Internationally renowned experts in Viticulture and Enology were featured during the second annual Southeastern United Grape and Wine Symposium held Nov. 6-7, 2013, at the Shelton- Badgett North Carolina Center for Viticulture & Enology on the campus of Surry Community College.
When asked to reflect on what is making the venue so popular, Bower said the sessions are very based in practicality, as guests can use the information that’s discussed at the conference immediately when they return to their farm and home.
“Finally, because we are in a partnership with VESTA, the Viticulture and Enology Science and Technology Alliance, we are able to offer the price of the conference at an extremely discounted rate with top notch speakers from all over the world,” said Bower. Without a hitch, the symposium featured a full audience and at times a standing-roomonly crowd.
“This event is a wonderful educational opportunity consisting of lectures and workshops to help wine makers and grape growers increase their knowledge base,” said Bower during the start of the November program. “Our symposium, educational program and our partnership with VESTA (Viticulture and Enology Science and Technology Alliance) focuses its efforts on a technical education and training experience for those interested in the fields of Viticulture and Enology. Our symposium specifically targets the entire Southeastern United States with hopes of bringing regionally specific technical topics to light for those in our area.”
Sabrina Lueck, one of 12 expert presenters who visited the Yadkin Valley, said a strong college wine program can produce an upward cluster of jobs. Lueck talked about the idea of the wine cluster and its impact by having a strong college wine program.
Lueck, hailing from the state of Washington from Walla Walla Community College, presented “The Design and Potential Economic Impact of a Strong College Wine Program With Tasting.”
“It’s not just about the wine industry, but it’s about the associated jobs that come with it,” said Lueck. “We employ about three-quarter of jobs that are primary and then onequarter are restaurants, hospitality and specialty shops. So if you start building that important tourism economy, and if you want people to spend $35 on a really nice bottle of wine, you have to show them a nice meal, a nice hotel, and give them other things to see and do in downtown sections.”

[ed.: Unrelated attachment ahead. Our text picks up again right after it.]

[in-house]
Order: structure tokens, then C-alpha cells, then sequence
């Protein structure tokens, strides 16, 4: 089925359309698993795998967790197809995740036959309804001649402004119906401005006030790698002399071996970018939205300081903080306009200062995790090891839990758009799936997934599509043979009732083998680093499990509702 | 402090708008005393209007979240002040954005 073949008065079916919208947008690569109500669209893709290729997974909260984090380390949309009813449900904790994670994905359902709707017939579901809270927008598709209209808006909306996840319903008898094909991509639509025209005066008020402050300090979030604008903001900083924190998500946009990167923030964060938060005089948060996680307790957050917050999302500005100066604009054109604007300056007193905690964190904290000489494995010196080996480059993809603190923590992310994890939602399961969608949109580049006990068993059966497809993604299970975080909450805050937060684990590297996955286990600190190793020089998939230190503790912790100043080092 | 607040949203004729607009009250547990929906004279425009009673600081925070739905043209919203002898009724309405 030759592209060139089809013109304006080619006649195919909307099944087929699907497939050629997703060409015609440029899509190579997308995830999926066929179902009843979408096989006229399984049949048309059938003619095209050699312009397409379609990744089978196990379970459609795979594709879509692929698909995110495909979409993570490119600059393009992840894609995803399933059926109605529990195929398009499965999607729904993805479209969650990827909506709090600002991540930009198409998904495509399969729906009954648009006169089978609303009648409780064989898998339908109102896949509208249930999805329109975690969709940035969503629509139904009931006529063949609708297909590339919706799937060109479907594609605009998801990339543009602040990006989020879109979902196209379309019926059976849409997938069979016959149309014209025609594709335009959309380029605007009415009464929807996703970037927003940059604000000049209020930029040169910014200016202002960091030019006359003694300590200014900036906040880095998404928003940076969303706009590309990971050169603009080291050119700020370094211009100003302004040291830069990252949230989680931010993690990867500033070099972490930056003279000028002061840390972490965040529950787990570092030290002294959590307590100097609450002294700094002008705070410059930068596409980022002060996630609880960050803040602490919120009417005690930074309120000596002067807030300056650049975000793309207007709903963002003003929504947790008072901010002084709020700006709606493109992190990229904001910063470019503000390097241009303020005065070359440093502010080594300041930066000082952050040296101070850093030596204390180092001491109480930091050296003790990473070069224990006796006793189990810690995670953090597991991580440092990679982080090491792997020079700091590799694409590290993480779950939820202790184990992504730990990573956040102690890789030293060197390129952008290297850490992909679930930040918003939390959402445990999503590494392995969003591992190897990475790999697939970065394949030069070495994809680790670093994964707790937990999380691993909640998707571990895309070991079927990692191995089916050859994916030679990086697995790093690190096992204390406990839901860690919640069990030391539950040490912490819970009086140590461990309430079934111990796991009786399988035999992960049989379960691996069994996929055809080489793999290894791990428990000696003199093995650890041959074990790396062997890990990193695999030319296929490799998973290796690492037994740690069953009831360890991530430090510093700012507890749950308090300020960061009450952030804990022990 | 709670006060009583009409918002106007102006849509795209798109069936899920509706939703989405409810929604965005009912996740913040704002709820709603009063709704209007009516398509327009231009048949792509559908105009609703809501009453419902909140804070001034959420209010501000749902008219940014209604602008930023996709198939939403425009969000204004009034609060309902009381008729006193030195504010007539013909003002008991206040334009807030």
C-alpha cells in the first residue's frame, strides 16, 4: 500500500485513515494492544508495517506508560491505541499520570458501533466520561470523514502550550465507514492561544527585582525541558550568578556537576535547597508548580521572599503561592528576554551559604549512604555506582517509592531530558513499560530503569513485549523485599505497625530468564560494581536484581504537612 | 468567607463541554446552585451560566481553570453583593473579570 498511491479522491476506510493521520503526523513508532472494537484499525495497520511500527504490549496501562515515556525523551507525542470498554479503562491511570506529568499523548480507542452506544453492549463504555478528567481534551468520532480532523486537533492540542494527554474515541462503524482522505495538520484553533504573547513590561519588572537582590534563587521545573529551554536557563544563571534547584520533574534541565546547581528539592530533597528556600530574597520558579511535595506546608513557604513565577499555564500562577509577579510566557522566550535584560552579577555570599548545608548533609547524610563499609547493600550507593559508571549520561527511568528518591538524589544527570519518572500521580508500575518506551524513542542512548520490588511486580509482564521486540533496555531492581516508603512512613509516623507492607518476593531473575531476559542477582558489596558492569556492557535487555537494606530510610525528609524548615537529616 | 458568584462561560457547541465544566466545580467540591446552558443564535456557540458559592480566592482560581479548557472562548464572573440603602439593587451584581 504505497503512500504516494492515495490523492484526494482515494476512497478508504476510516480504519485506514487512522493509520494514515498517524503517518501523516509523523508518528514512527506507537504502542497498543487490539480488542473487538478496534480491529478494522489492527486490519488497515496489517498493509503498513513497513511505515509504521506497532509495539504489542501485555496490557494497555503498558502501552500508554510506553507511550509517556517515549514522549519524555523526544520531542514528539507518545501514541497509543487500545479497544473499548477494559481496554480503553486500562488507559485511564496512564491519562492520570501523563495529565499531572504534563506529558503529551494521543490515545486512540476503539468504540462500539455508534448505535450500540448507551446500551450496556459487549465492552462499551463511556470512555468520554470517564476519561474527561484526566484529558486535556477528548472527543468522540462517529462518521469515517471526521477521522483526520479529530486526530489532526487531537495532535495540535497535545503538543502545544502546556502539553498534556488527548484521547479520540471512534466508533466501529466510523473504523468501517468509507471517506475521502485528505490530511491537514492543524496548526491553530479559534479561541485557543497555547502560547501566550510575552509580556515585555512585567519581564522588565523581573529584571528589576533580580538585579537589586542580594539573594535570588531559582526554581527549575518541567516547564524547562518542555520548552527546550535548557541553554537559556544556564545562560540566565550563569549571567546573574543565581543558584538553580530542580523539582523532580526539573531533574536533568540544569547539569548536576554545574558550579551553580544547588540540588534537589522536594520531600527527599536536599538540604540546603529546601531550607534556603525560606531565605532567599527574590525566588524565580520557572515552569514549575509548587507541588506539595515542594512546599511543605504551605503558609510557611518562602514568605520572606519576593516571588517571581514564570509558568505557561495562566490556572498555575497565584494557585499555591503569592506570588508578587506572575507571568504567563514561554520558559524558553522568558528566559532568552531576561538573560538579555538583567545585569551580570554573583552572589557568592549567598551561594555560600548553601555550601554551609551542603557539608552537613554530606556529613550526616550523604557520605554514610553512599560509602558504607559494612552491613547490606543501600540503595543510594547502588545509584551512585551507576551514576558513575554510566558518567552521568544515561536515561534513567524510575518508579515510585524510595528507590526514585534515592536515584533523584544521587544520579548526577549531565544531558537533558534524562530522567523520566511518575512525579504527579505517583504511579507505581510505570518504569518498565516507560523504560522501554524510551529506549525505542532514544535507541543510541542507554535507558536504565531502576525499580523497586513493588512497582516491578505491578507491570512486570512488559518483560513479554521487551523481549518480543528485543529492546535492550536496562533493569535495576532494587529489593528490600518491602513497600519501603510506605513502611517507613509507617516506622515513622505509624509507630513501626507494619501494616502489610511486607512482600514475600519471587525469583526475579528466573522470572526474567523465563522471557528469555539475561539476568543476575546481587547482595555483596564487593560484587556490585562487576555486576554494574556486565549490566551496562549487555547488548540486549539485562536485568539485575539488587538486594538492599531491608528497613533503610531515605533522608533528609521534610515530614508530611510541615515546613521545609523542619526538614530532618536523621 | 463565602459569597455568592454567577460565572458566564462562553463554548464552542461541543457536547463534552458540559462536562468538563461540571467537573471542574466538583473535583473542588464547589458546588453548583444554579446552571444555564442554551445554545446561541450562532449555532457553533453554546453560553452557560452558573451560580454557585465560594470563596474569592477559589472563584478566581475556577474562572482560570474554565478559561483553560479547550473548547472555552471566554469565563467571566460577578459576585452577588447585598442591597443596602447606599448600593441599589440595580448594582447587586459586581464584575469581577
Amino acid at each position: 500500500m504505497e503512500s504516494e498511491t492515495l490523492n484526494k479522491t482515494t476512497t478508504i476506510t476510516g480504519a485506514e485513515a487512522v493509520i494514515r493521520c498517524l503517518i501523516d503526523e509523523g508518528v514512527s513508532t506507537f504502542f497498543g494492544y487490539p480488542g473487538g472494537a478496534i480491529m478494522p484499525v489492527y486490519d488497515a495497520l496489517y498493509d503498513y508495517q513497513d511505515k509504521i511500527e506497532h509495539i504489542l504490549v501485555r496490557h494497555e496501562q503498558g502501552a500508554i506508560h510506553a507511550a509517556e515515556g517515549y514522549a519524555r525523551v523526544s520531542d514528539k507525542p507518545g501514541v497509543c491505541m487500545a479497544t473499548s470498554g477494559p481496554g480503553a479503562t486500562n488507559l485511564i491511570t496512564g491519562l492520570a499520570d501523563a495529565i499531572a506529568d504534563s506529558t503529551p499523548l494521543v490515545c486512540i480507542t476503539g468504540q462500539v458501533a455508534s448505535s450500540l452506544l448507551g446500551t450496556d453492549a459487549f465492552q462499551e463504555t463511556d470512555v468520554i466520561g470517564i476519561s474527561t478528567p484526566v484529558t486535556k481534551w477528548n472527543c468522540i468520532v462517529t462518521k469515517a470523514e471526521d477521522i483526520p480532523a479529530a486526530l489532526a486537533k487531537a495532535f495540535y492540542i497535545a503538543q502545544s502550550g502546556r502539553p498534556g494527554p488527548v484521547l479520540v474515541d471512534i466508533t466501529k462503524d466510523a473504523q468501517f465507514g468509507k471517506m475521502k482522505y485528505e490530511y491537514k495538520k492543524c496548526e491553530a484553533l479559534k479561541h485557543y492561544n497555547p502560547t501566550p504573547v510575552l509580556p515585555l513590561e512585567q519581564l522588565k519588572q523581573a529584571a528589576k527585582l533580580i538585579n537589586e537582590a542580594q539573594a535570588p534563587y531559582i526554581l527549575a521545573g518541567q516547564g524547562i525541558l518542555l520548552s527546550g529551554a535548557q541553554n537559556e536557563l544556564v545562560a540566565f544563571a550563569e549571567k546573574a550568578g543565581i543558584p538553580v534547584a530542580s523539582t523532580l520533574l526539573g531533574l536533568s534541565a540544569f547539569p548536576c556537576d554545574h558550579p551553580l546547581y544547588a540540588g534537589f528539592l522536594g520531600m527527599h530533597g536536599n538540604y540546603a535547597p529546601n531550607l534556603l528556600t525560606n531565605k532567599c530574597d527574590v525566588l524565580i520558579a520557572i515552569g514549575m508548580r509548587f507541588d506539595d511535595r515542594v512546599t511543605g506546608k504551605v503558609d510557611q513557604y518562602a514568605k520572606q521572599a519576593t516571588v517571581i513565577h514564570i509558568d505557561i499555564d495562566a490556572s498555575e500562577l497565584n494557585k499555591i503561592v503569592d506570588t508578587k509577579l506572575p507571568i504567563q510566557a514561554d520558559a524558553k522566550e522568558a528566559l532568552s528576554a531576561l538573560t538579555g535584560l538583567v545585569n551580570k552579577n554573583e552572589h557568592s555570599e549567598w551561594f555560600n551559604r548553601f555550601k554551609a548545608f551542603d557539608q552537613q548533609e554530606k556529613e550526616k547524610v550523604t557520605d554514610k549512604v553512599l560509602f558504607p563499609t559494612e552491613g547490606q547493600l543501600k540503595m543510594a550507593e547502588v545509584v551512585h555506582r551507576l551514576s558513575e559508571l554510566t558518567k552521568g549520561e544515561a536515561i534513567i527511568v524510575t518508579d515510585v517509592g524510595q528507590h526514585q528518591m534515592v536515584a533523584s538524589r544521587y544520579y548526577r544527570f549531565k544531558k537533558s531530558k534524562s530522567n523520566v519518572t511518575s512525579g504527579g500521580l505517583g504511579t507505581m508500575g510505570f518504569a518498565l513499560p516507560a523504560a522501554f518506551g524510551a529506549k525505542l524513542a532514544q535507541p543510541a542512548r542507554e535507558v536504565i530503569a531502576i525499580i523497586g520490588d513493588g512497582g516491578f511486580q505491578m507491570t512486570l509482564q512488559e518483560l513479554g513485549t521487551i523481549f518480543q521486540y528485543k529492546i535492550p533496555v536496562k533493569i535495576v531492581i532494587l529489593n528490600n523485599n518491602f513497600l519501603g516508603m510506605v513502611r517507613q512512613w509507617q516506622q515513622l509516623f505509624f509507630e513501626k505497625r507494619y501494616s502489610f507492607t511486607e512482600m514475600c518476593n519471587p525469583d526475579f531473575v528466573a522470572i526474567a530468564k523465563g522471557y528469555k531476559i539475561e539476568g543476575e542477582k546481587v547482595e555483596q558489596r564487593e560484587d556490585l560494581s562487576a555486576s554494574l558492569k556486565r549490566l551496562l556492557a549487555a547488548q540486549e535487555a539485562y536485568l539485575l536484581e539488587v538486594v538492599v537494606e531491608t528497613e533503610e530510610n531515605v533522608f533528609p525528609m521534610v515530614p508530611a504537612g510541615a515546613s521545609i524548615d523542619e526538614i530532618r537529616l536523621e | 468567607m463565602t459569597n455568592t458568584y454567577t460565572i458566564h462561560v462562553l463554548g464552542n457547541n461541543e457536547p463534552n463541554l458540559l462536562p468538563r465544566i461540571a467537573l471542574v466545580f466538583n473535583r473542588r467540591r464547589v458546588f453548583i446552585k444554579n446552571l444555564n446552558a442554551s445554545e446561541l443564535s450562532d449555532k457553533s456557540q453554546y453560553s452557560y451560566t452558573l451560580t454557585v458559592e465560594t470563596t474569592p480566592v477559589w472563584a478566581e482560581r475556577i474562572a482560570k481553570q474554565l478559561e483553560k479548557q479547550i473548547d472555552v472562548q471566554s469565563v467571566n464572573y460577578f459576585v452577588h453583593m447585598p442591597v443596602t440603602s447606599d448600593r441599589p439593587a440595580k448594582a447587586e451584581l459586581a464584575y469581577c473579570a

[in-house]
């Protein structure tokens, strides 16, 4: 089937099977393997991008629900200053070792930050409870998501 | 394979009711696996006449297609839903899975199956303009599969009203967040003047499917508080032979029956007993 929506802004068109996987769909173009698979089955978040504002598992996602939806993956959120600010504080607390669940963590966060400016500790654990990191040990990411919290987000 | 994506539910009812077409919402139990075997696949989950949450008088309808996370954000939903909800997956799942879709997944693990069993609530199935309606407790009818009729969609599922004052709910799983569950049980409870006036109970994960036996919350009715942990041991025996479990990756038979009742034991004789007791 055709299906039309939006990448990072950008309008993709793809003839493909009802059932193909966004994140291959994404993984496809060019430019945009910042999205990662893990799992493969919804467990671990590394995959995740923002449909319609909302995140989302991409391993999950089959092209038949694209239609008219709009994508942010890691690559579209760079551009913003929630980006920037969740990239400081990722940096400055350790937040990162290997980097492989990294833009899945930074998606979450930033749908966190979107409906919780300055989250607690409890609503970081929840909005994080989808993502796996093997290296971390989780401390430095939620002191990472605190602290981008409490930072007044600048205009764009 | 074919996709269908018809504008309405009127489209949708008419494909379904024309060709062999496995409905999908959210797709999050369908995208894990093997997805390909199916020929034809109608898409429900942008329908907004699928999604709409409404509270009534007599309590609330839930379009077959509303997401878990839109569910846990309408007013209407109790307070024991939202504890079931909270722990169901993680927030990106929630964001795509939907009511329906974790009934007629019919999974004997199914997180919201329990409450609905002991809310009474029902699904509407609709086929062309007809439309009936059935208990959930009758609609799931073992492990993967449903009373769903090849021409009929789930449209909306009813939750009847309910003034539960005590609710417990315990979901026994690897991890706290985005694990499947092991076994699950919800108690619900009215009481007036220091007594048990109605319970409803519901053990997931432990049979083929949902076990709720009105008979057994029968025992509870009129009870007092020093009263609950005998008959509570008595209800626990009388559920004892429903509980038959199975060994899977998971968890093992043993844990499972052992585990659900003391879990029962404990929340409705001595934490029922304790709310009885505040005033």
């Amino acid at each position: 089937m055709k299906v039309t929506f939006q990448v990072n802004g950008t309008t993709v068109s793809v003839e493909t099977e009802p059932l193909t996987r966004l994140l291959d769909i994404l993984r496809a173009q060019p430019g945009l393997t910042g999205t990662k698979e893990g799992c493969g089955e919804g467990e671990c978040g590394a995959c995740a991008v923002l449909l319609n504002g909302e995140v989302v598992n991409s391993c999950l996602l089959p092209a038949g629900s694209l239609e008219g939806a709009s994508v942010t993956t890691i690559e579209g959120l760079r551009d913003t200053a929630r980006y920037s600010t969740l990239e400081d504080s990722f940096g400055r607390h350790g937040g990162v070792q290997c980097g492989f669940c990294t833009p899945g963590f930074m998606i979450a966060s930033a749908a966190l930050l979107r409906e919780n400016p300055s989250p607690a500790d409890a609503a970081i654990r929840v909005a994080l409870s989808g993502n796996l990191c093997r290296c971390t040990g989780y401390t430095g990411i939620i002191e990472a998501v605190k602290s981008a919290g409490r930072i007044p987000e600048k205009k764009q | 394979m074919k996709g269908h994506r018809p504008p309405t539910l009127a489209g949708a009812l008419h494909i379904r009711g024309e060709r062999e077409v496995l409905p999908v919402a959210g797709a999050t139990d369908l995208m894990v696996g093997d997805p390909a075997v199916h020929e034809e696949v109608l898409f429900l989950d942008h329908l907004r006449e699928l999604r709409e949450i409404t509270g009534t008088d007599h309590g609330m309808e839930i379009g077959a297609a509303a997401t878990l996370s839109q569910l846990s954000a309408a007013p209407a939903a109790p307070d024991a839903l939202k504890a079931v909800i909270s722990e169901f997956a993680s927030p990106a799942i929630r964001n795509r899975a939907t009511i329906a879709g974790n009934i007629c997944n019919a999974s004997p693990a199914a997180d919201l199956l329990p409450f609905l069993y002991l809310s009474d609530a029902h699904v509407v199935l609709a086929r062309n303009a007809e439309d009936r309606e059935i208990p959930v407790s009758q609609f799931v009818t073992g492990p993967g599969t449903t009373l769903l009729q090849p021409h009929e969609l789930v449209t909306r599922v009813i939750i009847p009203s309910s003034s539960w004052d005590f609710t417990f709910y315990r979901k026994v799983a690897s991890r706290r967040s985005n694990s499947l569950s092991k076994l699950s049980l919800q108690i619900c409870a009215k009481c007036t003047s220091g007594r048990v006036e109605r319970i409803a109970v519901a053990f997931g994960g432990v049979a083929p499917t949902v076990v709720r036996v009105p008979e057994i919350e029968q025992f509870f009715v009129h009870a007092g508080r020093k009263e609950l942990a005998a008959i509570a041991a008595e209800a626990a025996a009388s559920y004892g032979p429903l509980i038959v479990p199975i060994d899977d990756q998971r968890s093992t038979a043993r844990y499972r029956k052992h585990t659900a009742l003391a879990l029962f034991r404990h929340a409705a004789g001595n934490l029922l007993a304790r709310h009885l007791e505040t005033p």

According to Lueck, that’s where the jobs come in.
One such industry is in food. Walla Walla Community
by Anthony Gonzalez
A Swan Creek vineyard may have one of the best tasting room staff, bar none.
Cynthia Lidderdale shuffles her way to work four days per week driving an hour each way.
Sporting a jacket and a knitted hat, Lidderdale instantly greeted guests that entered the vineyard tasting room of Raffaldini.
Lidderdale started working for the Raffaldini family more than six years ago. She talks about the property as if it were her family.
The Raffaldini family dates back to the year 1348 in the town of Mantua, located in the Northern Province of Lombardy, Italy. To this day, the family owns and lives on the land that is their ancestral home.
The Raffaldini family motto, “Audentes Fortuna Iuvat” means, “Fortune favors those who dare.”
According to Lidderdale, the fusion of family, food and wine is an integral part of our daily life.
“They made a decision to share their centuries-old wine experience with the New World,” said Lidderdale prior to the first tasting.
“May I have your ID? Oh, look, he’s from New York,” said Lidderdale to her tasting room colleague, Denise Kent.
“Like good wine, you hold your age well. You don’t look your age,” said Kent.
Lidderdale said that after a long and exhaustive search for land that would reflect the experience, Raffaldini Vineyards was established in the Swan Creek area of the Yadkin Valley.
“We handcraft our Italian wines; wines that express not only their purpose, but also utilize winemaking skills that have been refined throughout the ages,” said Lidderdale.
“Here, taste,” said Lidderdale who provided a series of wines offered by the vineyard.
During the entire tasting, Lidderdale focused on her customer, engaging in chat that often steered toward other topics, but shifted back to the wine. After each tasting, Lidderdale reinforced the Raffaldini message, but it was a natural procedure.
“Yes, it is difficult for people to take the first step to come to a vineyard. I guess the first thing they need to do is determine what they like. You’ll be surprised. Once they understand what they like, they can pick up aromas and go from there,” she said.
“It’s simple with tastings. If you don’t like it, you don’t have to buy it,” said Lidderdale.
According to Lidderdale, the vineyard tasting room used to rest in a double-wide trailer that sits adjacent to the current Tuscan-style Villa tasting room.
“The trailer is used well today. It holds offices and event planners. The Raffaldinis don’t waste anything,” she said.